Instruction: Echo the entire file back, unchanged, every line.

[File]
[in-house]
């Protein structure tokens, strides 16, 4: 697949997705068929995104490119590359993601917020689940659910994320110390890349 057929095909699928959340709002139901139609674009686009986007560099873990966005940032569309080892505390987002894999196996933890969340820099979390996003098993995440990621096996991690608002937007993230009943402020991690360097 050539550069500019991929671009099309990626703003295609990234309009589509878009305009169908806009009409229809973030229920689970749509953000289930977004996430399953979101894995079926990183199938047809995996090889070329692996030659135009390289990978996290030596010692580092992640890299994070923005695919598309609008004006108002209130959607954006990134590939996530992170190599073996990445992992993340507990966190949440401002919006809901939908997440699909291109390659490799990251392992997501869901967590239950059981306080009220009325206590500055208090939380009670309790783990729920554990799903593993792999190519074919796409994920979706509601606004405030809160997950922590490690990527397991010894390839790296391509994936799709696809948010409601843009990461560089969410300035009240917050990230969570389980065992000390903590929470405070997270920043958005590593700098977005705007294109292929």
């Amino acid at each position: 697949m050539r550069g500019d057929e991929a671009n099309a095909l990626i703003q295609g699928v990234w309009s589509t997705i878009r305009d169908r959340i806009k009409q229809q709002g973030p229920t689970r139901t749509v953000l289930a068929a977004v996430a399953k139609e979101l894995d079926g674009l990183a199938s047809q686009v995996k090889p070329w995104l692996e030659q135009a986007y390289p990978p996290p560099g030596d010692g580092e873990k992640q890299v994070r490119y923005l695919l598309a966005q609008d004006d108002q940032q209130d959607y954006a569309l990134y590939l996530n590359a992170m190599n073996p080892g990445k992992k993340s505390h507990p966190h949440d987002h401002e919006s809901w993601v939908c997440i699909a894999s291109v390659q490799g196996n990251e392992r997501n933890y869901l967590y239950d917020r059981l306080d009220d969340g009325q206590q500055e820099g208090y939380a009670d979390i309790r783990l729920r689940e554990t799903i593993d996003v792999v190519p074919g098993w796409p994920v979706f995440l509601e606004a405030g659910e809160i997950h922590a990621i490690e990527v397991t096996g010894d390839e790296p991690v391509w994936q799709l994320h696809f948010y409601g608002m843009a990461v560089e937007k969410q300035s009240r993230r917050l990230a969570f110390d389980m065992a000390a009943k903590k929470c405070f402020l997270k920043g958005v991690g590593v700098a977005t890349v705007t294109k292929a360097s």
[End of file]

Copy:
[in-house]
């Protein structure tokens, strides 16, 4: 697949997705068929995104490119590359993601917020689940659910994320110390890349 057929095909699928959340709002139901139609674009686009986007560099873990966005940032569309080892505390987002894999196996933890969340820099979390996003098993995440990621096996991690608002937007993230009943402020991690360097 050539550069500019991929671009099309990626703003295609990234309009589509878009305009169908806009009409229809973030229920689970749509953000289930977004996430399953979101894995079926990183199938047809995996090889070329692996030659135009390289990978996290030596010692580092992640890299994070923005695919598309609008004006108002209130959607954006990134590939996530992170190599073996990445992992993340507990966190949440401002919006809901939908997440699909291109390659490799990251392992997501869901967590239950059981306080009220009325206590500055208090939380009670309790783990729920554990799903593993792999190519074919796409994920979706509601606004405030809160997950922590490690990527397991010894390839790296391509994936799709696809948010409601843009990461560089969410300035009240917050990230969570389980065992000390903590929470405070997270920043958005590593700098977005705007294109292929």
């Amino acid at each position: 697949m050539r550069g500019d057929e991929a671009n099309a095909l990626i703003q295609g699928v990234w309009s589509t997705i878009r305009d169908r959340i806009k009409q229809q709002g973030p229920t689970r139901t749509v953000l289930a068929a977004v996430a399953k139609e979101l894995d079926g674009l990183a199938s047809q686009v995996k090889p070329w995104l692996e030659q135009a986007y390289p990978p996290p560099g030596d010692g580092e873990k992640q890299v994070r490119y923005l695919l598309a966005q609008d004006d108002q940032q209130d959607y954006a569309l990134y590939l996530n590359a992170m190599n073996p080892g990445k992992k993340s505390h507990p966190h949440d987002h401002e919006s809901w993601v939908c997440i699909a894999s291109v390659q490799g196996n990251e392992r997501n933890y869901l967590y239950d917020r059981l306080d009220d969340g009325q206590q500055e820099g208090y939380a009670d979390i309790r783990l729920r689940e554990t799903i593993d996003v792999v190519p074919g098993w796409p994920v979706f995440l509601e606004a405030g659910e809160i997950h922590a990621i490690e990527v397991t096996g010894d390839e790296p991690v391509w994936q799709l994320h696809f948010y409601g608002m843009a990461v560089e937007k969410q300035s009240r993230r917050l990230a969570f110390d389980m065992a000390a009943k903590k929470c405070f402020l997270k920043g958005v991690g590593v700098a977005t890349v705007t294109k292929a360097s």